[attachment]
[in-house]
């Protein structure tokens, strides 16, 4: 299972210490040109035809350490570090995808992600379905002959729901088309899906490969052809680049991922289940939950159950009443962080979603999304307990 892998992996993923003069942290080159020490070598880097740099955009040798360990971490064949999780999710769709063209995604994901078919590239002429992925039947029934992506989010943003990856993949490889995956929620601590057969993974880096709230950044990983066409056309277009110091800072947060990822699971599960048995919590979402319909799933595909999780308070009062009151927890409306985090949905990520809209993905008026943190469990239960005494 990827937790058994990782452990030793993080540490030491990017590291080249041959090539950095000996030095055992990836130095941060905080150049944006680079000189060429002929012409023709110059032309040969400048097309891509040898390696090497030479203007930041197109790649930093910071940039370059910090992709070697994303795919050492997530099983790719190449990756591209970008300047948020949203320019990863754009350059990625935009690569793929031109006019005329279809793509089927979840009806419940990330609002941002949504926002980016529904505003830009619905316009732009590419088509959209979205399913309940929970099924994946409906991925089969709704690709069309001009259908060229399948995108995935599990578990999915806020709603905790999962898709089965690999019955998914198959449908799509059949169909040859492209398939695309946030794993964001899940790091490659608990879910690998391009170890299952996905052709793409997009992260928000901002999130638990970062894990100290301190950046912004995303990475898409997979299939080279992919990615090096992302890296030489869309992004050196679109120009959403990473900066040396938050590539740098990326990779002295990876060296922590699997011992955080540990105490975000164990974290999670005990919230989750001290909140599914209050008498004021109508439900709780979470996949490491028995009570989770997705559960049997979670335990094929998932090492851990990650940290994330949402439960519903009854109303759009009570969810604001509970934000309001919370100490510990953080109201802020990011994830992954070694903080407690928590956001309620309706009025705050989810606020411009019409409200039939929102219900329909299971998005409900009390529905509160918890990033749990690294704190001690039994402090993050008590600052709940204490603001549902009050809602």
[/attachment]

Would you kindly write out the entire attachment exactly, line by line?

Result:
[in-house]
């Protein structure tokens, strides 16, 4: 299972210490040109035809350490570090995808992600379905002959729901088309899906490969052809680049991922289940939950159950009443962080979603999304307990 892998992996993923003069942290080159020490070598880097740099955009040798360990971490064949999780999710769709063209995604994901078919590239002429992925039947029934992506989010943003990856993949490889995956929620601590057969993974880096709230950044990983066409056309277009110091800072947060990822699971599960048995919590979402319909799933595909999780308070009062009151927890409306985090949905990520809209993905008026943190469990239960005494 990827937790058994990782452990030793993080540490030491990017590291080249041959090539950095000996030095055992990836130095941060905080150049944006680079000189060429002929012409023709110059032309040969400048097309891509040898390696090497030479203007930041197109790649930093910071940039370059910090992709070697994303795919050492997530099983790719190449990756591209970008300047948020949203320019990863754009350059990625935009690569793929031109006019005329279809793509089927979840009806419940990330609002941002949504926002980016529904505003830009619905316009732009590419088509959209979205399913309940929970099924994946409906991925089969709704690709069309001009259908060229399948995108995935599990578990999915806020709603905790999962898709089965690999019955998914198959449908799509059949169909040859492209398939695309946030794993964001899940790091490659608990879910690998391009170890299952996905052709793409997009992260928000901002999130638990970062894990100290301190950046912004995303990475898409997979299939080279992919990615090096992302890296030489869309992004050196679109120009959403990473900066040396938050590539740098990326990779002295990876060296922590699997011992955080540990105490975000164990974290999670005990919230989750001290909140599914209050008498004021109508439900709780979470996949490491028995009570989770997705559960049997979670335990094929998932090492851990990650940290994330949402439960519903009854109303759009009570969810604001509970934000309001919370100490510990953080109201802020990011994830992954070694903080407690928590956001309620309706009025705050989810606020411009019409409200039939929102219900329909299971998005409900009390529905509160918890990033749990690294704190001690039994402090993050008590600052709940204490603001549902009050809602």